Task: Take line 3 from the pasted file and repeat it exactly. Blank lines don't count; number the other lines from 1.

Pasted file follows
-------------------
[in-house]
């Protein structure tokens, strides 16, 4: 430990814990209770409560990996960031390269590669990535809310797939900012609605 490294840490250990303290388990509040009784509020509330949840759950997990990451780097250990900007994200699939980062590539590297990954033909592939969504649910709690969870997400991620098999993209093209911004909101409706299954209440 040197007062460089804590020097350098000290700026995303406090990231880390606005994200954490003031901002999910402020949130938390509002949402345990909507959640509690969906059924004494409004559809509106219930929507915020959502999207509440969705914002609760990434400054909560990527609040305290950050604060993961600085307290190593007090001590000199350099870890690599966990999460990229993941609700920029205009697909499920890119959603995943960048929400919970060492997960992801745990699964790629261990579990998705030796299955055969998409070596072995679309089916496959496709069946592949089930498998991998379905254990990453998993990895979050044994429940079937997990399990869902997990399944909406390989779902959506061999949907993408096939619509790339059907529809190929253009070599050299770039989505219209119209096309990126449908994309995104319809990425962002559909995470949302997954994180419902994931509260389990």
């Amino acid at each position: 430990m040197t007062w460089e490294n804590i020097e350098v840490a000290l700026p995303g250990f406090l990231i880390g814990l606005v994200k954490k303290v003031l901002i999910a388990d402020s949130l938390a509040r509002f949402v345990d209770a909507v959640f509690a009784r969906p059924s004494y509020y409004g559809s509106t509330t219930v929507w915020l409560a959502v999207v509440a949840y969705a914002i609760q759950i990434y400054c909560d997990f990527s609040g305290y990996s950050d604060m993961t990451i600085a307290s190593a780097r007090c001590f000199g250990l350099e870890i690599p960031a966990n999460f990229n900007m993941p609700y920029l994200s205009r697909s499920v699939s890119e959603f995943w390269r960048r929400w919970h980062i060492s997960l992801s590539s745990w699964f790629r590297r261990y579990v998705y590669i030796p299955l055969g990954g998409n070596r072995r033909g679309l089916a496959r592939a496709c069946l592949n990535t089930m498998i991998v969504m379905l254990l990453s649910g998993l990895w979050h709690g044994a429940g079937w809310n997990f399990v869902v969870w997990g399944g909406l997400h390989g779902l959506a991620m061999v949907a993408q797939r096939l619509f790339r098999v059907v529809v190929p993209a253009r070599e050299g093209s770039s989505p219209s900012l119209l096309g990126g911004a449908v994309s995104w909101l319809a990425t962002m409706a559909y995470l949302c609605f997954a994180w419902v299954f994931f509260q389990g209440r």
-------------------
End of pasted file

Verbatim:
């Amino acid at each position: 430990m040197t007062w460089e490294n804590i020097e350098v840490a000290l700026p995303g250990f406090l990231i880390g814990l606005v994200k954490k303290v003031l901002i999910a388990d402020s949130l938390a509040r509002f949402v345990d209770a909507v959640f509690a009784r969906p059924s004494y509020y409004g559809s509106t509330t219930v929507w915020l409560a959502v999207v509440a949840y969705a914002i609760q759950i990434y400054c909560d997990f990527s609040g305290y990996s950050d604060m993961t990451i600085a307290s190593a780097r007090c001590f000199g250990l350099e870890i690599p960031a966990n999460f990229n900007m993941p609700y920029l994200s205009r697909s499920v699939s890119e959603f995943w390269r960048r929400w919970h980062i060492s997960l992801s590539s745990w699964f790629r590297r261990y579990v998705y590669i030796p299955l055969g990954g998409n070596r072995r033909g679309l089916a496959r592939a496709c069946l592949n990535t089930m498998i991998v969504m379905l254990l990453s649910g998993l990895w979050h709690g044994a429940g079937w809310n997990f399990v869902v969870w997990g399944g909406l997400h390989g779902l959506a991620m061999v949907a993408q797939r096939l619509f790339r098999v059907v529809v190929p993209a253009r070599e050299g093209s770039s989505p219209s900012l119209l096309g990126g911004a449908v994309s995104w909101l319809a990425t962002m409706a559909y995470l949302c609605f997954a994180w419902v299954f994931f509260q389990g209440r």